Mixing Up Your Content

Mixing Up Your Content

July 14, 2011

Chapter 11 – Remote Presentations

Meaningful, insightful images or illustrations retain the attention [of your audience] longer.
Nancy Duarte

Varying the amount of data per slide will help your audience pay attention to your content. Change your pacing and rhythm. Some slides need more data for each slide, but not all of them. If you spend five minutes on one slide then show four slides in the next minute. After you show them quantitative data then help them remember the message with a simple overview.

Good quality images are required when creating a simple message. Nancy says, “Having something that is quick paced and has images that are meaningful makes your presence bigger in the room.” Images with emotional content will help your audience remember your material. For a further discussion of this topic, look in Nancy’s book in the further reading section.

People absorb information better if you give it to them with some structure. Structure your data to make is easier to read. Using more data per slide is not an excuse to abandon information sequencing.

Make each slide build on the previous one. Your slides should provide data that backs up and enhances what you are saying. Your talk should build one idea on top of another. This includes what you tell your audience as well as what you show them.

Don’t read your slides. Your audience can read a sentence much faster than you can read it aloud for them. Native English speakers can read about 40 words in ten seconds (The Cognitive Style of PowerPoint). This is much faster than you want to speak during your presentation. Never ever just read your slides. It is a waste of people’s time and it is deadly boring. You either have material to present that complements your slides, or you should skip the meeting and just send your slides.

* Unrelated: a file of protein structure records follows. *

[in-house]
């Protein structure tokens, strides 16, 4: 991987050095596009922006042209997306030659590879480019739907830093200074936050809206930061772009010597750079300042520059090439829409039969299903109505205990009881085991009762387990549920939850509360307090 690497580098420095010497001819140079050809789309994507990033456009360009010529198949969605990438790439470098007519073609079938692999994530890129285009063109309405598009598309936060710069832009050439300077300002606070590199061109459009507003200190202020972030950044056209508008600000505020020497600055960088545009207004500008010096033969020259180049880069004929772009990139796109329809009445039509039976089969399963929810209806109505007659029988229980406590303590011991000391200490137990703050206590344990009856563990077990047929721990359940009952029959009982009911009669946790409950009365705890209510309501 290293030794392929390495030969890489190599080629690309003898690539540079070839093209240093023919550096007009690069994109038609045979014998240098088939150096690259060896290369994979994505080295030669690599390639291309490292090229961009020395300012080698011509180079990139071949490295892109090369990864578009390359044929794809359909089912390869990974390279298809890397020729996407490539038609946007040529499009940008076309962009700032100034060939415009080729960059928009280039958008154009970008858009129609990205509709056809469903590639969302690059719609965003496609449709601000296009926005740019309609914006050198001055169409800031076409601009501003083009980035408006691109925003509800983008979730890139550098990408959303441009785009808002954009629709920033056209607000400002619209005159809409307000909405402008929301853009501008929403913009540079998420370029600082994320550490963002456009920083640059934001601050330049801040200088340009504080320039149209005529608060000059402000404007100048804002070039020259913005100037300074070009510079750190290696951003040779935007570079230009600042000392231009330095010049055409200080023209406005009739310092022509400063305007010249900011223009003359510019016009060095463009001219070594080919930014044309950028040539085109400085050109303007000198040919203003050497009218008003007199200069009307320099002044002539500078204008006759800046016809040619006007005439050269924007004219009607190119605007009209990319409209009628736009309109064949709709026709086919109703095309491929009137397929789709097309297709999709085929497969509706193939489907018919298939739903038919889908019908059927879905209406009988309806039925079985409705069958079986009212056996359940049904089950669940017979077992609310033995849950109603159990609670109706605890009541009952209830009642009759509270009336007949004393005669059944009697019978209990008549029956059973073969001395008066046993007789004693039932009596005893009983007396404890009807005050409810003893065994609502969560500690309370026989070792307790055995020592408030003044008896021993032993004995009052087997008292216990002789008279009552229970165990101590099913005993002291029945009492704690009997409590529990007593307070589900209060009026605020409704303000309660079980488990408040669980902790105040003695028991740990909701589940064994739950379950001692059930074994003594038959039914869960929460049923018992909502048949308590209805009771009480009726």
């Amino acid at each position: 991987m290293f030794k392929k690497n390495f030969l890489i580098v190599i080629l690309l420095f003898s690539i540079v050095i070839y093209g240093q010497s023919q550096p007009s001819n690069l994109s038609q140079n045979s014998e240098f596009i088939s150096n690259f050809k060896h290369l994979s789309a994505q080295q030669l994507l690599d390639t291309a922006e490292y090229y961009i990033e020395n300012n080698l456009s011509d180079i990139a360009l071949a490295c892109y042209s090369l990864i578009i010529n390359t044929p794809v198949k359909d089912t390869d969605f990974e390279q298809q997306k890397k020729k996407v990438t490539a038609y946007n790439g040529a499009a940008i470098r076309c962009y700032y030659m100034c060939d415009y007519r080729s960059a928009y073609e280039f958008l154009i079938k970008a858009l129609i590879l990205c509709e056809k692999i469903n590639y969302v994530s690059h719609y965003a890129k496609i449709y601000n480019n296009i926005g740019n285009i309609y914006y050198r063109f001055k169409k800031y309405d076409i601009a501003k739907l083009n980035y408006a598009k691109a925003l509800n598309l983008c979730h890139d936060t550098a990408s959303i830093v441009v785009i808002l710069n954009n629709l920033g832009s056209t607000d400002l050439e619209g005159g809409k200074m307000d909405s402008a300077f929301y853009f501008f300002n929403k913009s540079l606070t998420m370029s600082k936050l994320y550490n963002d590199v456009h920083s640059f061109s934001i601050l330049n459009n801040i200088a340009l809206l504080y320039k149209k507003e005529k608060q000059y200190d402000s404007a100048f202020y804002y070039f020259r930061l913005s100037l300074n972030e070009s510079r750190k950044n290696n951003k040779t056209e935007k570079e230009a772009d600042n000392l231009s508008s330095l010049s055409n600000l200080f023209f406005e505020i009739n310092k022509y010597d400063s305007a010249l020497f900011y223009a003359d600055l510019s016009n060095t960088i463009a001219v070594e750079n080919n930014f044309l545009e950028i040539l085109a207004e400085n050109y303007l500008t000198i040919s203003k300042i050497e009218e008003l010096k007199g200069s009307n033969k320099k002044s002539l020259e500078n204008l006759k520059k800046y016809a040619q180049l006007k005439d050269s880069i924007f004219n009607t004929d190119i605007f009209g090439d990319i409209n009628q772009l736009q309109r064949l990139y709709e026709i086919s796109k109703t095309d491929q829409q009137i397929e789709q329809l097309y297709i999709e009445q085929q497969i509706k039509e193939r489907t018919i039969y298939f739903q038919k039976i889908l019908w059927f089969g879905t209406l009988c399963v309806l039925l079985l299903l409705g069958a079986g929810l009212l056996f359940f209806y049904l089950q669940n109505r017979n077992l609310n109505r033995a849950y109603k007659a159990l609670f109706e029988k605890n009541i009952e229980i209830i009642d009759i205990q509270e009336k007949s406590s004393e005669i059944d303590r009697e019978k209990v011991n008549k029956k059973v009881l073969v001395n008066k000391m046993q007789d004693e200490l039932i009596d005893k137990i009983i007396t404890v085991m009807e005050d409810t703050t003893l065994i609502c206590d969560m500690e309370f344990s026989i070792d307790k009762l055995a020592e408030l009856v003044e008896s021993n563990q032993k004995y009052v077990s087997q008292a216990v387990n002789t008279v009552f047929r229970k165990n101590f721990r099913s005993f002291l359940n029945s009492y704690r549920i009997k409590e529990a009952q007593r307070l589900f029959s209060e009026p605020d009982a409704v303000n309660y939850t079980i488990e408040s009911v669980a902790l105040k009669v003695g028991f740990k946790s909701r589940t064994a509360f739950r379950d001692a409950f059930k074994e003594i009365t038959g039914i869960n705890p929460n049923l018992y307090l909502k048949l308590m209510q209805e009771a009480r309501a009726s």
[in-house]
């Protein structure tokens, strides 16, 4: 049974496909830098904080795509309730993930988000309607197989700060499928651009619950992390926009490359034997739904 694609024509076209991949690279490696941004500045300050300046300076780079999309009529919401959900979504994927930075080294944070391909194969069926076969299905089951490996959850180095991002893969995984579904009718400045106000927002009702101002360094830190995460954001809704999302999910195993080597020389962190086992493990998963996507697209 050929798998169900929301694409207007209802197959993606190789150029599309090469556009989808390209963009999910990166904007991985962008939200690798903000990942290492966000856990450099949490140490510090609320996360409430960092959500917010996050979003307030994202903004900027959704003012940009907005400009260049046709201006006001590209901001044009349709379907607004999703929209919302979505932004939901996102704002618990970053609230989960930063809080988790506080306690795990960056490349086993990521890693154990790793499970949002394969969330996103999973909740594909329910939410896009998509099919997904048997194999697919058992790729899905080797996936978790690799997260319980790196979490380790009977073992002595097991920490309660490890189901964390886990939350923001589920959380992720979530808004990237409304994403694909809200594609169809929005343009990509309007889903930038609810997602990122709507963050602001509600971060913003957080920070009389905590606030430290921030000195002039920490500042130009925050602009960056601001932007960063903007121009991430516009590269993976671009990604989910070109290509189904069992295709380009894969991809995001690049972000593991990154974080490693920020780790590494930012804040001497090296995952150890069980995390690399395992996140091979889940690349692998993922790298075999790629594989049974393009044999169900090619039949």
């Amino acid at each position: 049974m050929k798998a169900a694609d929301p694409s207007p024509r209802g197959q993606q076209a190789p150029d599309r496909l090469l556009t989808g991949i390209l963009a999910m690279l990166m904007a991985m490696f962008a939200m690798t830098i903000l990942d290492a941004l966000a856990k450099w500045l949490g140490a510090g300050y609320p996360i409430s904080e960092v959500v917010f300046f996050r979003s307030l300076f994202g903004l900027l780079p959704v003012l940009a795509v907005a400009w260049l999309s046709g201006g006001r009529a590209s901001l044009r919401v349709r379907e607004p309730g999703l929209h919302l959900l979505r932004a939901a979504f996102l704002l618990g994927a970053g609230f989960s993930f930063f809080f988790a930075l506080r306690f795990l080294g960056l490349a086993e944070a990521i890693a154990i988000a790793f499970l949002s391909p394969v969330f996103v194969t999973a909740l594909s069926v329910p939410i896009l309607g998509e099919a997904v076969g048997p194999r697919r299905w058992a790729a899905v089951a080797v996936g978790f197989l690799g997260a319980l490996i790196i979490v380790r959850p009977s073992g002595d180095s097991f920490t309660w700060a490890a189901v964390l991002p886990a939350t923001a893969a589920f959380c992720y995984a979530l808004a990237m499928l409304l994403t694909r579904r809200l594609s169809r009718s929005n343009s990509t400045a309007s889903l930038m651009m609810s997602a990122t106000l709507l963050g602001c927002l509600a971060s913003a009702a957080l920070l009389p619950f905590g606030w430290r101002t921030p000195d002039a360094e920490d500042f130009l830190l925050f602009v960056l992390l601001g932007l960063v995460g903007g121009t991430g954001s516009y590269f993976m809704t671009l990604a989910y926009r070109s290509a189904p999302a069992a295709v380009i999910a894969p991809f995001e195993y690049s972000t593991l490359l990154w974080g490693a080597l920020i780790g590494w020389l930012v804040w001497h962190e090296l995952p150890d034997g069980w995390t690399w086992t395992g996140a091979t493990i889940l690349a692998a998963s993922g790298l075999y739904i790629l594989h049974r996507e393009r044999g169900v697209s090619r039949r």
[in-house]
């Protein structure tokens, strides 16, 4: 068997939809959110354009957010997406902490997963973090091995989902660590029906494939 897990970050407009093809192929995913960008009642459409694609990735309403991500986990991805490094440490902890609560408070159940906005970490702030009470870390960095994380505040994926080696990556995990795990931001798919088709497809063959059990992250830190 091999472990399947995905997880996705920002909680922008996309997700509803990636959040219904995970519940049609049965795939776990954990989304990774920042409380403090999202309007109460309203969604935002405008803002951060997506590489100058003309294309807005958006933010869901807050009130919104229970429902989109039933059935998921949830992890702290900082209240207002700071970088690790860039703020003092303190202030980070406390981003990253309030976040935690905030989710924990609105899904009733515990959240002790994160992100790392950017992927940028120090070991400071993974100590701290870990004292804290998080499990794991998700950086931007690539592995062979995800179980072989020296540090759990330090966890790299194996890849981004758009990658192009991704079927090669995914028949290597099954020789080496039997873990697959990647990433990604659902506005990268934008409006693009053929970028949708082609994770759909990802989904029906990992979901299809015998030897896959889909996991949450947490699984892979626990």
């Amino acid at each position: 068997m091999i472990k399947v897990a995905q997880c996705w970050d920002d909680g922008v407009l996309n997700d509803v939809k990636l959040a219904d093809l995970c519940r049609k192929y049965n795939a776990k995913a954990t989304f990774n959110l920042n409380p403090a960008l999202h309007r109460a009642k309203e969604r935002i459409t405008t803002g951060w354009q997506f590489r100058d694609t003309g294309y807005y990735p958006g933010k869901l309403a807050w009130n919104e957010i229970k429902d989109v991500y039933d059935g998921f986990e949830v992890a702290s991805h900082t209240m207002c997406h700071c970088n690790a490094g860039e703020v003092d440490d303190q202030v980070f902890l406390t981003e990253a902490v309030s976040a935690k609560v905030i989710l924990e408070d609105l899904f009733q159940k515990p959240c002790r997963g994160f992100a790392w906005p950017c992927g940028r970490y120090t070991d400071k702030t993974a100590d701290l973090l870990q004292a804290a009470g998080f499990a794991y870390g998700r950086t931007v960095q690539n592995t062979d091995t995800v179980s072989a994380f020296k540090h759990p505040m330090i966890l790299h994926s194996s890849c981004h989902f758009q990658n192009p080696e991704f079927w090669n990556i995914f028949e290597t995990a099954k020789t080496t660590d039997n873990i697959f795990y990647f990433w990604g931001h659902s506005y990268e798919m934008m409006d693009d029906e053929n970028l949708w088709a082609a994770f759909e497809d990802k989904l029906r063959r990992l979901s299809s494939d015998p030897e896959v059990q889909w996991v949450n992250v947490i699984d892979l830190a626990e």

In this example you are presenting on performance improvements you have recently made to your company’s website. This type of quantitative data is difficult to present well. Assume you have some numbers that look like this:

  • Initial page load time was 5 seconds: now less than one second.
  • Website search time was 10 seconds: now 2 seconds.
  • Used to support 100 hits per minute: now supports 1,000.

This is compelling data, but if you stand in front of people and read it they won’t remember it 10 minutes later. Format this data for maximum readability and put it on your slides, but don’t read it. Tell your audience a story instead. “I used to keep another window open so I could read while I waited for our site to load. Now it loads faster than I can click on it.” Stories are much more memorable than raw data.

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